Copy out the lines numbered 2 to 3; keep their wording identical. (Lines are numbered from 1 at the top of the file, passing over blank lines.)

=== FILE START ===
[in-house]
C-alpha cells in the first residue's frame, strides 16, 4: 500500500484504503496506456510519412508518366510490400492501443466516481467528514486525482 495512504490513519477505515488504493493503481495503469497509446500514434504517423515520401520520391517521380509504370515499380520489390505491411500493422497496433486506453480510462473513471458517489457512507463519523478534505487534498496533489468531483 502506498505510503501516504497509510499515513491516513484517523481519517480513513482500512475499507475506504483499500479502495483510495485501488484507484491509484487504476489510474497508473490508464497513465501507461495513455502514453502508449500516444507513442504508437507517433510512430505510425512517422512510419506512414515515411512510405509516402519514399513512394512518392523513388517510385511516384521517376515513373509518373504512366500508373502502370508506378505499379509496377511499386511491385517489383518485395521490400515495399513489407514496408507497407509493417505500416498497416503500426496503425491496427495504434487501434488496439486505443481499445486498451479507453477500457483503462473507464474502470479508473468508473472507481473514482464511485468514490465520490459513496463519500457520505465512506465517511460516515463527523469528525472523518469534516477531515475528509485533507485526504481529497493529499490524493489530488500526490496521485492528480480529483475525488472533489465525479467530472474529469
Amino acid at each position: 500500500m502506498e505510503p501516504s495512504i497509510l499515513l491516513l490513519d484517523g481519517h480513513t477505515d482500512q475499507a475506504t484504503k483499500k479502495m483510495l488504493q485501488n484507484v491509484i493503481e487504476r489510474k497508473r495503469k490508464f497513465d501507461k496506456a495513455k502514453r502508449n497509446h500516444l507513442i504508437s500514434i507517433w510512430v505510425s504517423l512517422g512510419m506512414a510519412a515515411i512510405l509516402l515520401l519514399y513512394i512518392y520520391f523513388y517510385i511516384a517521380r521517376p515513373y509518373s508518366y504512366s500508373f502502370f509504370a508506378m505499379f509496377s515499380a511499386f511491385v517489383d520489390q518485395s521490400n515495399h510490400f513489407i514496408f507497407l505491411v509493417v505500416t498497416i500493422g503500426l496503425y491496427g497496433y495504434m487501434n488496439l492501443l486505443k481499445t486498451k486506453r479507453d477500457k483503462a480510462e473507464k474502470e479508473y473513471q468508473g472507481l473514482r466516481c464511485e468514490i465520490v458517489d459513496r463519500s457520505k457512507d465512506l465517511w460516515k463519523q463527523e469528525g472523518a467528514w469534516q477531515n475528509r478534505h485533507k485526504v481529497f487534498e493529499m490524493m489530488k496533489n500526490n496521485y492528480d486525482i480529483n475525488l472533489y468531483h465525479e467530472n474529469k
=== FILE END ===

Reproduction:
C-alpha cells in the first residue's frame, strides 16, 4: 500500500484504503496506456510519412508518366510490400492501443466516481467528514486525482 495512504490513519477505515488504493493503481495503469497509446500514434504517423515520401520520391517521380509504370515499380520489390505491411500493422497496433486506453480510462473513471458517489457512507463519523478534505487534498496533489468531483 502506498505510503501516504497509510499515513491516513484517523481519517480513513482500512475499507475506504483499500479502495483510495485501488484507484491509484487504476489510474497508473490508464497513465501507461495513455502514453502508449500516444507513442504508437507517433510512430505510425512517422512510419506512414515515411512510405509516402519514399513512394512518392523513388517510385511516384521517376515513373509518373504512366500508373502502370508506378505499379509496377511499386511491385517489383518485395521490400515495399513489407514496408507497407509493417505500416498497416503500426496503425491496427495504434487501434488496439486505443481499445486498451479507453477500457483503462473507464474502470479508473468508473472507481473514482464511485468514490465520490459513496463519500457520505465512506465517511460516515463527523469528525472523518469534516477531515475528509485533507485526504481529497493529499490524493489530488500526490496521485492528480480529483475525488472533489465525479467530472474529469
Amino acid at each position: 500500500m502506498e505510503p501516504s495512504i497509510l499515513l491516513l490513519d484517523g481519517h480513513t477505515d482500512q475499507a475506504t484504503k483499500k479502495m483510495l488504493q485501488n484507484v491509484i493503481e487504476r489510474k497508473r495503469k490508464f497513465d501507461k496506456a495513455k502514453r502508449n497509446h500516444l507513442i504508437s500514434i507517433w510512430v505510425s504517423l512517422g512510419m506512414a510519412a515515411i512510405l509516402l515520401l519514399y513512394i512518392y520520391f523513388y517510385i511516384a517521380r521517376p515513373y509518373s508518366y504512366s500508373f502502370f509504370a508506378m505499379f509496377s515499380a511499386f511491385v517489383d520489390q518485395s521490400n515495399h510490400f513489407i514496408f507497407l505491411v509493417v505500416t498497416i500493422g503500426l496503425y491496427g497496433y495504434m487501434n488496439l492501443l486505443k481499445t486498451k486506453r479507453d477500457k483503462a480510462e473507464k474502470e479508473y473513471q468508473g472507481l473514482r466516481c464511485e468514490i465520490v458517489d459513496r463519500s457520505k457512507d465512506l465517511w460516515k463519523q463527523e469528525g472523518a467528514w469534516q477531515n475528509r478534505h485533507k485526504v481529497f487534498e493529499m490524493m489530488k496533489n500526490n496521485y492528480d486525482i480529483n475525488l472533489y468531483h465525479e467530472n474529469k